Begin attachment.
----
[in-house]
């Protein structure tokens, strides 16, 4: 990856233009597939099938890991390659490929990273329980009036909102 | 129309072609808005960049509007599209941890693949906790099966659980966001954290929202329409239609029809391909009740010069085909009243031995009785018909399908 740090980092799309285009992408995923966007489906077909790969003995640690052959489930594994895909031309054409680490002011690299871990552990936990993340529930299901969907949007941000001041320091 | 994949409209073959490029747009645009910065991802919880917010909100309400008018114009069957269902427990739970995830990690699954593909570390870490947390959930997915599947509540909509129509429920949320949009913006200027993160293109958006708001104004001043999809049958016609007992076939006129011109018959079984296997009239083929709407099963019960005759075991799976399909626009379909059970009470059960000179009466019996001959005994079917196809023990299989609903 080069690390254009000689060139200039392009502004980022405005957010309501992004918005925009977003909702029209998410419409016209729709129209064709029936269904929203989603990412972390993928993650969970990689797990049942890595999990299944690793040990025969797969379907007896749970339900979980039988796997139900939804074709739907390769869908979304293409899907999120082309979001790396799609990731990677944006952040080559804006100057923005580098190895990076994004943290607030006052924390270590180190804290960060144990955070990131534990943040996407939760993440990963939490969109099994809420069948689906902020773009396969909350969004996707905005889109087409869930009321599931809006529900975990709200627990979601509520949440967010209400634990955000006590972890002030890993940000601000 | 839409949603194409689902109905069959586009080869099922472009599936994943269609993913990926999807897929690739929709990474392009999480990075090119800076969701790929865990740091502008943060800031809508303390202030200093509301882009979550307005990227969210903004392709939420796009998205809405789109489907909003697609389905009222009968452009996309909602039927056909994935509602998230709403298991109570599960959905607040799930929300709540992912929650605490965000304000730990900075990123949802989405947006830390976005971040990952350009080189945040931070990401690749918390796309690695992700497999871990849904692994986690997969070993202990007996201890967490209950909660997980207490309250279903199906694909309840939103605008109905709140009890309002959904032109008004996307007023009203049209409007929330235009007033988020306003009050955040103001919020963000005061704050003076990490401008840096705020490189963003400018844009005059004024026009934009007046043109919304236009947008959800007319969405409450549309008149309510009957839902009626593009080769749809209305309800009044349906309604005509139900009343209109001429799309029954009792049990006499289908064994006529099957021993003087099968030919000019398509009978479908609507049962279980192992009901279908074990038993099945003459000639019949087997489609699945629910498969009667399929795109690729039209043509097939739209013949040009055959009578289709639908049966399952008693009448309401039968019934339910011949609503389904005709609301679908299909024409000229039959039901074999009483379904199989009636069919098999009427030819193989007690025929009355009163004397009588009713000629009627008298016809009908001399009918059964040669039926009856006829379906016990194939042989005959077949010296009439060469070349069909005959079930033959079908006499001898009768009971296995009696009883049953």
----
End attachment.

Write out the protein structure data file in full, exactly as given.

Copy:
[in-house]
């Protein structure tokens, strides 16, 4: 990856233009597939099938890991390659490929990273329980009036909102 | 129309072609808005960049509007599209941890693949906790099966659980966001954290929202329409239609029809391909009740010069085909009243031995009785018909399908 740090980092799309285009992408995923966007489906077909790969003995640690052959489930594994895909031309054409680490002011690299871990552990936990993340529930299901969907949007941000001041320091 | 994949409209073959490029747009645009910065991802919880917010909100309400008018114009069957269902427990739970995830990690699954593909570390870490947390959930997915599947509540909509129509429920949320949009913006200027993160293109958006708001104004001043999809049958016609007992076939006129011109018959079984296997009239083929709407099963019960005759075991799976399909626009379909059970009470059960000179009466019996001959005994079917196809023990299989609903 080069690390254009000689060139200039392009502004980022405005957010309501992004918005925009977003909702029209998410419409016209729709129209064709029936269904929203989603990412972390993928993650969970990689797990049942890595999990299944690793040990025969797969379907007896749970339900979980039988796997139900939804074709739907390769869908979304293409899907999120082309979001790396799609990731990677944006952040080559804006100057923005580098190895990076994004943290607030006052924390270590180190804290960060144990955070990131534990943040996407939760993440990963939490969109099994809420069948689906902020773009396969909350969004996707905005889109087409869930009321599931809006529900975990709200627990979601509520949440967010209400634990955000006590972890002030890993940000601000 | 839409949603194409689902109905069959586009080869099922472009599936994943269609993913990926999807897929690739929709990474392009999480990075090119800076969701790929865990740091502008943060800031809508303390202030200093509301882009979550307005990227969210903004392709939420796009998205809405789109489907909003697609389905009222009968452009996309909602039927056909994935509602998230709403298991109570599960959905607040799930929300709540992912929650605490965000304000730990900075990123949802989405947006830390976005971040990952350009080189945040931070990401690749918390796309690695992700497999871990849904692994986690997969070993202990007996201890967490209950909660997980207490309250279903199906694909309840939103605008109905709140009890309002959904032109008004996307007023009203049209409007929330235009007033988020306003009050955040103001919020963000005061704050003076990490401008840096705020490189963003400018844009005059004024026009934009007046043109919304236009947008959800007319969405409450549309008149309510009957839902009626593009080769749809209305309800009044349906309604005509139900009343209109001429799309029954009792049990006499289908064994006529099957021993003087099968030919000019398509009978479908609507049962279980192992009901279908074990038993099945003459000639019949087997489609699945629910498969009667399929795109690729039209043509097939739209013949040009055959009578289709639908049966399952008693009448309401039968019934339910011949609503389904005709609301679908299909024409000229039959039901074999009483379904199989009636069919098999009427030819193989007690025929009355009163004397009588009713000629009627008298016809009908001399009918059964040669039926009856006829379906016990194939042989005959077949010296009439060469070349069909005959079930033959079908006499001898009768009971296995009696009883049953």